Radical Synthesis

September 19, 2010 at 9:32 pm (tWP) (, , , , , , , , , , )

The conventional wisdom when it comes to politics is that extremism is to be avoided. The perceived danger from the extremes is that utopian views are taken too far and the people end up being the victims of ideological experiments which bring nothing but instability.

From a Realist perspective though, today’s threats to international stability and the most radical universalists are found not on the extremes but on the combined extremes. Concurrently, those that sit in the extremes rarely gain power and when they come close to it, they are quickly and easily removed.

The neo-marxists for example have not risen to power anywhere because they simply do not inspire trust after the fall of the socialist bloc and the same is valid for neofascists. Unlike what we may think the same happens with religious fundamentalists.

The militant salafis of Al-Qaeda do not represent the traditional religious fundamentalists of the Muslim world: they do not carry the legitimacy of the elderly ultraconservative clerics and they have based their jihadism on western political ideology. Qutbism is as much a reaction against the west as it is derived from western philosophy; the truth is that Sayid Qutb and his acolytes forsook the tribal and local imperatives of classical Islamic political-theological revolutions and Al-Qaeda is an urban ideology, contemptuous of local and grassroots loyalty structures and enthusiastic of a globalist industrial and totalitarian, almost exclusively political ideology.

The neoconservatives of the Leo Strauss school are equally combining largely incompatible views. On one hand they claim to stand for the liberal conquests but on the other they wish to use conservative tools to preserve them. There is a will to intervene in the international stage on behalf of a moral agenda but making use of instruments of power politics.

Ahmadinejad too does not represent the ultraorthodox wing of the Iranian regime. The Pasdaran are comfortable in a military dictatorship and have no compunction in using populism for their aims. While certainly in the best tradition of the Islamic Republic, they are loathed by the truly conservative wing of the clerical establishment which would prefer a pious subtle and condescending rule.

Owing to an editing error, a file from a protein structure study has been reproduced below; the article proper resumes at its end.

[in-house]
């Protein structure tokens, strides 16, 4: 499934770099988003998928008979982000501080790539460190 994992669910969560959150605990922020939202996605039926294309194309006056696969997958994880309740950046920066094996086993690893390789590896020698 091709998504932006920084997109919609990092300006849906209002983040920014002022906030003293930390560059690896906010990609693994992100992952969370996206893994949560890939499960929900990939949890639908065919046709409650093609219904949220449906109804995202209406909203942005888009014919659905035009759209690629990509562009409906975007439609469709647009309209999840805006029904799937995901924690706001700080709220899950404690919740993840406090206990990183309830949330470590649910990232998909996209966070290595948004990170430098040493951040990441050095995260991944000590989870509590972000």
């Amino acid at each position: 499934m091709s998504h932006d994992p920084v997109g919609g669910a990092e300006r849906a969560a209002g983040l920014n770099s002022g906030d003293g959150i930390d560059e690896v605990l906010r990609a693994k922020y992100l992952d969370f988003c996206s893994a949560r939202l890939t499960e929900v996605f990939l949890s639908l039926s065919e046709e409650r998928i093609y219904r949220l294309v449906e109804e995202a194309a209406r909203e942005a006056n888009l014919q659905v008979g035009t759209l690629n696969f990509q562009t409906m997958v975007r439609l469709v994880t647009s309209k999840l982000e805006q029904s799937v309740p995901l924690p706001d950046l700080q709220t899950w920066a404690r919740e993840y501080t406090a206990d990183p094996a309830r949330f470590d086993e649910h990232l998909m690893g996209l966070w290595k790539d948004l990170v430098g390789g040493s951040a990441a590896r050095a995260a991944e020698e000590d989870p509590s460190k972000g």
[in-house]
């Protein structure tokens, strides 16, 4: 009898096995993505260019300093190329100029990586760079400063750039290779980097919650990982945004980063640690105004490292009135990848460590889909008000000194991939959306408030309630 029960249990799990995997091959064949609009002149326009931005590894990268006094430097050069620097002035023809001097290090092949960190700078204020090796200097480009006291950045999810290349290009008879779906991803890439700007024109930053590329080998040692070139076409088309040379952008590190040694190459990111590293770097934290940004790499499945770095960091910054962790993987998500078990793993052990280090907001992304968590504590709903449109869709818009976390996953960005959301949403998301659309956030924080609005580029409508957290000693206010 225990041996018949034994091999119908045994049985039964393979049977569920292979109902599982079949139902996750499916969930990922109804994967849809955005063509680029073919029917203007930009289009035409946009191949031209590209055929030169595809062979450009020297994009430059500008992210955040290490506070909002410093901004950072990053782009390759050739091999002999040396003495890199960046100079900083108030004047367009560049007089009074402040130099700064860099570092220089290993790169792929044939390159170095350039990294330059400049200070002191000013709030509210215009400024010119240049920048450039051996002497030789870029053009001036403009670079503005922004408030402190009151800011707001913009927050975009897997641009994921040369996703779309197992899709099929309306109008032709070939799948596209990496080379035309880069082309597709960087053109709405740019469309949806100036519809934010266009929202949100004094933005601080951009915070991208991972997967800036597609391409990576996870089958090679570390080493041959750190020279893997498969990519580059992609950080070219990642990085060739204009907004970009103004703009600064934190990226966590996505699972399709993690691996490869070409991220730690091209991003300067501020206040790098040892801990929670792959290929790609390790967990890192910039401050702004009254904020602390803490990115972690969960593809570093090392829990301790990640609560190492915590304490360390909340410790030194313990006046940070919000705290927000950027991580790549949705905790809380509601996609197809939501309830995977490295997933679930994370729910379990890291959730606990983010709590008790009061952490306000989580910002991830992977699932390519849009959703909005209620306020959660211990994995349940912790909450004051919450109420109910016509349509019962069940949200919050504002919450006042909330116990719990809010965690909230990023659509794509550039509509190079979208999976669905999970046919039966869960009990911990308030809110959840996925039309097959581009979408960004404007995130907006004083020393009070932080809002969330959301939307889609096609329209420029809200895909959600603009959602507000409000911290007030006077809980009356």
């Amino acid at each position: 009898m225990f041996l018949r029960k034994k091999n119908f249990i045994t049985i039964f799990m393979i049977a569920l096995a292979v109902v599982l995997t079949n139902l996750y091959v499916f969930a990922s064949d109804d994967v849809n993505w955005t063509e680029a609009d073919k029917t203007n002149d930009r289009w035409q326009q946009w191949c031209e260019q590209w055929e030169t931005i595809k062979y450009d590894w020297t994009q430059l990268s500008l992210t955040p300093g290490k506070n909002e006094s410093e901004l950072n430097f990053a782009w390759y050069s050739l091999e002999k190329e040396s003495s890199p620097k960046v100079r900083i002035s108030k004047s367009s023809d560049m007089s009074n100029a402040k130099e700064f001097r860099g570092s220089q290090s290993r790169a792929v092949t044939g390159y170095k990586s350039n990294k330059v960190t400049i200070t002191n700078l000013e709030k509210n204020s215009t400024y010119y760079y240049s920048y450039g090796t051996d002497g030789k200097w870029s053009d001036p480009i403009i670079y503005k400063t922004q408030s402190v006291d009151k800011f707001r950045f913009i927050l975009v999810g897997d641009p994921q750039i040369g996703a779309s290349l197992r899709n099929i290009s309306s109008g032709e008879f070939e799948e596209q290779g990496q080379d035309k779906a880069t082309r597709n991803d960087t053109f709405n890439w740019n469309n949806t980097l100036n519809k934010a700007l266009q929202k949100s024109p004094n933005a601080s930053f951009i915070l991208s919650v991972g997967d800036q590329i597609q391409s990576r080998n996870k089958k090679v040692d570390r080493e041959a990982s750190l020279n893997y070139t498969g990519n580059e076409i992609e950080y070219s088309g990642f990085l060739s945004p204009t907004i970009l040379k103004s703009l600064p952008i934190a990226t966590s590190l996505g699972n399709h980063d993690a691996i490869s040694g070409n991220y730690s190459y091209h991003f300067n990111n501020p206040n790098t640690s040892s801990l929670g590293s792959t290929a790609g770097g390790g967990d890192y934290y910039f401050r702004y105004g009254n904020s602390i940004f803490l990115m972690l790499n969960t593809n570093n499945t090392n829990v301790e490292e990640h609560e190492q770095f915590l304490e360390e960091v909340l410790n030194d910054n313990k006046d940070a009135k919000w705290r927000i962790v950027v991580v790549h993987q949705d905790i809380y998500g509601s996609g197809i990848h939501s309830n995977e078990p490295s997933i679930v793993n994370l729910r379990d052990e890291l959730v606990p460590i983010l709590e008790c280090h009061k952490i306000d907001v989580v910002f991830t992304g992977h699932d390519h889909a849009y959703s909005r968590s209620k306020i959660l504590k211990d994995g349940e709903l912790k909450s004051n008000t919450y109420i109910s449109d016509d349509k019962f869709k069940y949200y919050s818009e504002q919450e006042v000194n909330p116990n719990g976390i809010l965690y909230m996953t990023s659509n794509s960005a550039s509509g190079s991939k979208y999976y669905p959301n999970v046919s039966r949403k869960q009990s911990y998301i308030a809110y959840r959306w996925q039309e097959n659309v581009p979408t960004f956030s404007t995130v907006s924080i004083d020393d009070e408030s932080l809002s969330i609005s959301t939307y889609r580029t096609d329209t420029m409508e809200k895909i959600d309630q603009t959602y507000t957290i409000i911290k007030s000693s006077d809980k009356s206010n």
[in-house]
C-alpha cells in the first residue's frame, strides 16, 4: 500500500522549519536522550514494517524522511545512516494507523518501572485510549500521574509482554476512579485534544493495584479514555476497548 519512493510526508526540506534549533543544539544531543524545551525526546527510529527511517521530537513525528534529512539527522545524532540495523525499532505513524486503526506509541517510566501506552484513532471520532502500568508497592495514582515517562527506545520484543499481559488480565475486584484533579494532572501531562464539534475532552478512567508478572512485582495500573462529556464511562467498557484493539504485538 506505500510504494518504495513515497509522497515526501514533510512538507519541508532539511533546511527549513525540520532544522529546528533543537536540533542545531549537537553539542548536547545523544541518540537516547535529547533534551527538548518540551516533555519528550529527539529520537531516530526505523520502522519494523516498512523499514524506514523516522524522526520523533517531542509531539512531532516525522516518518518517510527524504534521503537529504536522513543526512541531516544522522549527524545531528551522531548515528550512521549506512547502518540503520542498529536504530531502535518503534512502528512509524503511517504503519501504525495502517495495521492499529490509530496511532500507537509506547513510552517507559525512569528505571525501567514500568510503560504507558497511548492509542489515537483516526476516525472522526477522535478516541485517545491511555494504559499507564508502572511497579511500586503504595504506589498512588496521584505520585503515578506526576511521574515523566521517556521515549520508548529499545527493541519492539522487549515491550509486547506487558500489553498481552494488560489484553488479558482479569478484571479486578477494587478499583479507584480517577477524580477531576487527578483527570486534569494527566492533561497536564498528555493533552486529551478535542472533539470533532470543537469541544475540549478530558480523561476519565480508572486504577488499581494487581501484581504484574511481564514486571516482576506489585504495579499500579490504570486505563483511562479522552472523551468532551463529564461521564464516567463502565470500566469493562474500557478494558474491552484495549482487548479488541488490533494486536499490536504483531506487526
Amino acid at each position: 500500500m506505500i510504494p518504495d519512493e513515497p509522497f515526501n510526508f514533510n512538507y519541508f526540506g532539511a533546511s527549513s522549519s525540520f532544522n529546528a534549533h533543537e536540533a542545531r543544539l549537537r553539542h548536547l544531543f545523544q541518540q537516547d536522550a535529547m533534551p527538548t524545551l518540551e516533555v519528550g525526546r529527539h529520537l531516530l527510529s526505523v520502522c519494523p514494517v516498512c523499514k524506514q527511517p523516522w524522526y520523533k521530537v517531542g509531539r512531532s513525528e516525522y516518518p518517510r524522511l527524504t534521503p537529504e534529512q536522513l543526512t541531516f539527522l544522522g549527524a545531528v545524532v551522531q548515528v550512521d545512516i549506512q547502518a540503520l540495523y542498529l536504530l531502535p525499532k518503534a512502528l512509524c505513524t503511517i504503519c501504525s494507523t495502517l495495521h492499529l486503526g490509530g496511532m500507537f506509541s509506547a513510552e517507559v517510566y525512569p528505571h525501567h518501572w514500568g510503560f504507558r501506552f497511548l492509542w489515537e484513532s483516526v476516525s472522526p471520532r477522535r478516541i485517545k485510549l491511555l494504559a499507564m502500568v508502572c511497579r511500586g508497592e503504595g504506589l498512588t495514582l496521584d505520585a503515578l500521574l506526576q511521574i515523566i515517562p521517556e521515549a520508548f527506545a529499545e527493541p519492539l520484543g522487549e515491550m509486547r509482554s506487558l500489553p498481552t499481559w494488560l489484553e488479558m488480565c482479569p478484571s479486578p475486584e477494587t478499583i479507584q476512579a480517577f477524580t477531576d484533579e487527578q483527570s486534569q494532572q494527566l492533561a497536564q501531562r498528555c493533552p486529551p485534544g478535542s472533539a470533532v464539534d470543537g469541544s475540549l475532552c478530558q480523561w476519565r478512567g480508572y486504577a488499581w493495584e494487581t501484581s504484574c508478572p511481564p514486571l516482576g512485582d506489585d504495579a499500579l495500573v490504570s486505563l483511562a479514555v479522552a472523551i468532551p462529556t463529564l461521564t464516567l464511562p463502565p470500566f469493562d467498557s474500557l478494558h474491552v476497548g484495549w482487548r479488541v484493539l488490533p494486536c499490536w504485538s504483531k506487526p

Hitler and the Nazis had themselves to compromise to reach power. They were forced to play politics and adopted a more traditional conservative platform in order to garner the sympathy of Germany’s traditional right. But it was not Prussia and its noble elite who made up the rank and file of the NSDAP, it was failed and unemployed lower middle class from Germany’s industrial regions. The nazi regime brought about a sexual revolution in Germany, not a ‘return to old values’. In their own way the Nazis were a more plebeian 20s generation seeking a break with the old patriarchal religious and traditionalist society. Thus they rejected religion and looked to paganism and the occult (not unlike today’s astrologist and ever more abstract hippie derived tendencies), hence their internationalist and anarchist roots. And then again there is their official designation of National Socialists which combining ultra-patriotism with socialism could only lead to a messianic foreign policy.

Needless to mention Stalin for the analogy is the same.

In Venezuela Hugo Chavez is not a devout Marxist because he is a nationalist and a populist. Take one part of the ideological soup he has cooked away and his regime would collapse.

Yet for all the unholy mixes we can find, it would not be fair to say that these people are moderates simply because they try to combine values and doctrines. Centrism is in itself an orthodox view as well, in so far as it compromises ideological glamour for practical governance. It is a natural tendency for moderates to resort to populism – for this too is pragmatism induced – it is not if one is a self-proclaimed uncompromising revolutionary.

When it comes to universalism it would seem to be the norm that real threats originate in combinations of extremes but not in extremes tout court.

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2 Comments

  1. World Wide News Flash said,

    Radical Synthesis…

    I found your entry interesting do I’ve added a Trackback to it on my weblog :)…

    • M. Silva said,

      After visiting your website I have to admit that I don’t think you understood the point I made about Ahmadinejad. His not being ultraorthodox is not compliment, quite the opposite: I believe that he is combining radical fundamentalism with populism and authoritarianism and that such an attitude by the Pasdaran is destabilising the region and hurting Iran’s interests.

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